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Lanka have popular support
by Gulu Ezekiel
Apr 27, 2007
It’s a safe bet to state that almost the entire cricket world—outside of Australia of course—is backing Sri Lanka to win the final of the World Cup on Saturday.

I will not go into details of why the Aussies have never been popular winners—Sunil Gavaskar has given us the full spiel on that topic already—but the fact remains, their domination of international cricket is getting stifling.

In a game like football with more than 200 teams worldwide, it is acceptable if a team like Brazil wins the World Cup three times out of the last four occasions.

But cricket is the international sport with the smallest base. With just about 10 countries having Test status (Zimbabwe’s comes and goes) and a handful more in ODIs, a new champion is the need of the hour.

In that sense it would have been refreshing if either New Zealand or South Africa had reached the final since they are the only major cricket nations who have failed to do so (South Africa of course having made their World Cup debut as late as 1992). Still, with Australia being champions in 1999 and 2003 and this time around flattening all opponents in their 10 games in the tournament, the World Cup could really do with a surprise in the final.

Having followed the World Cup since its inception in England in 1975, I honestly feel this has been the most tedious of them all. The major reason is surely the length—no other world sporting event save for the FIFA World Cup stretches to even a month. Even head honcho Malcolm Speed has finally admitted this massive blunder. And to add to the tediousness, the last 50 matches over seven weeks have only produced only a handful of thrillers. Two of these had little significance—Zimbabwe and Ireland being involved in a tie in the group stage and England beating the West Indies by one wicket in the last Super 8 match which had been rendered inconsequential by then.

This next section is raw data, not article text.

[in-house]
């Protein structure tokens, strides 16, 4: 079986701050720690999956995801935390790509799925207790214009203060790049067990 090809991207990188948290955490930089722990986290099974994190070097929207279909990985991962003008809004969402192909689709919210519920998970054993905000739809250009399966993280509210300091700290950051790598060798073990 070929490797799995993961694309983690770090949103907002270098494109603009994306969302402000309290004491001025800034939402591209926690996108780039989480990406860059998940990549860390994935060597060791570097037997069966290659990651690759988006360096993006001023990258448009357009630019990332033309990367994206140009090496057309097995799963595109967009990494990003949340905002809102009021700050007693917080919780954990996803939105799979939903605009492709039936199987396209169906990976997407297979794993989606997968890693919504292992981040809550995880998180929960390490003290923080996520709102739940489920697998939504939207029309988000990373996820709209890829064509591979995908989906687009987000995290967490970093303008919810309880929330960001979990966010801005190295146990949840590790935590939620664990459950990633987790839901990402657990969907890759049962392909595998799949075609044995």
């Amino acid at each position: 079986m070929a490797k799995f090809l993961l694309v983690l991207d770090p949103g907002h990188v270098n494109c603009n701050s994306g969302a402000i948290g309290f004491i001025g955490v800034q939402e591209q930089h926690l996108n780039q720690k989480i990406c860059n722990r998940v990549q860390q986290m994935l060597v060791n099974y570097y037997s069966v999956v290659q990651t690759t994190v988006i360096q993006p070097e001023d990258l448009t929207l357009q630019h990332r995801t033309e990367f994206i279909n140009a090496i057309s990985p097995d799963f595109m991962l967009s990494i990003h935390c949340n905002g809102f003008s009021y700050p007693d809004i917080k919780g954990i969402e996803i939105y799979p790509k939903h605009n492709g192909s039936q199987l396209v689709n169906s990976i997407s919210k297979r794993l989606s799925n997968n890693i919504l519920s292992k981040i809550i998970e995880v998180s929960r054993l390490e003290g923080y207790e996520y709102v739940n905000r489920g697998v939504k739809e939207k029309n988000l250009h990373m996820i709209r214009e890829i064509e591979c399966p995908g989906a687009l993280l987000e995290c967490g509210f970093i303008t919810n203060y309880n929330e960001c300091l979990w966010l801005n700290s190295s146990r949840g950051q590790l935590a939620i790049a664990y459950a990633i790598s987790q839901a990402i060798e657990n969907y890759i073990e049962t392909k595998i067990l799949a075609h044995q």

The Australian juggernaut even flattened the Lankans in their Super 8 match. The crucial difference between that encounter and the final however is that this time the 1996 champions will be at full strength with Chaminda Vaas and Muthiah Muralitharan back in the playing XI.

Vaas, Murali and Sanath Jayasuriya are three survivors from that 1996 final at Lahore along with Ricky Ponting and Glenn McGrath. It is the presence of Sri Lanka’s Australian coach Tom Moody that adds a pinch more spice to the final. Surely deep down inside he must feel conflicted plotting the downfall of his fellow-countrymen. But then such sporting guns-for-hire are too professional to allow sentiments to get the better of them. Popular sentiment is surely behind Sri Lanka. But then they will be acutely aware that is not enough to give them victory. They will have to play out of their skins to topple the world champions.

 
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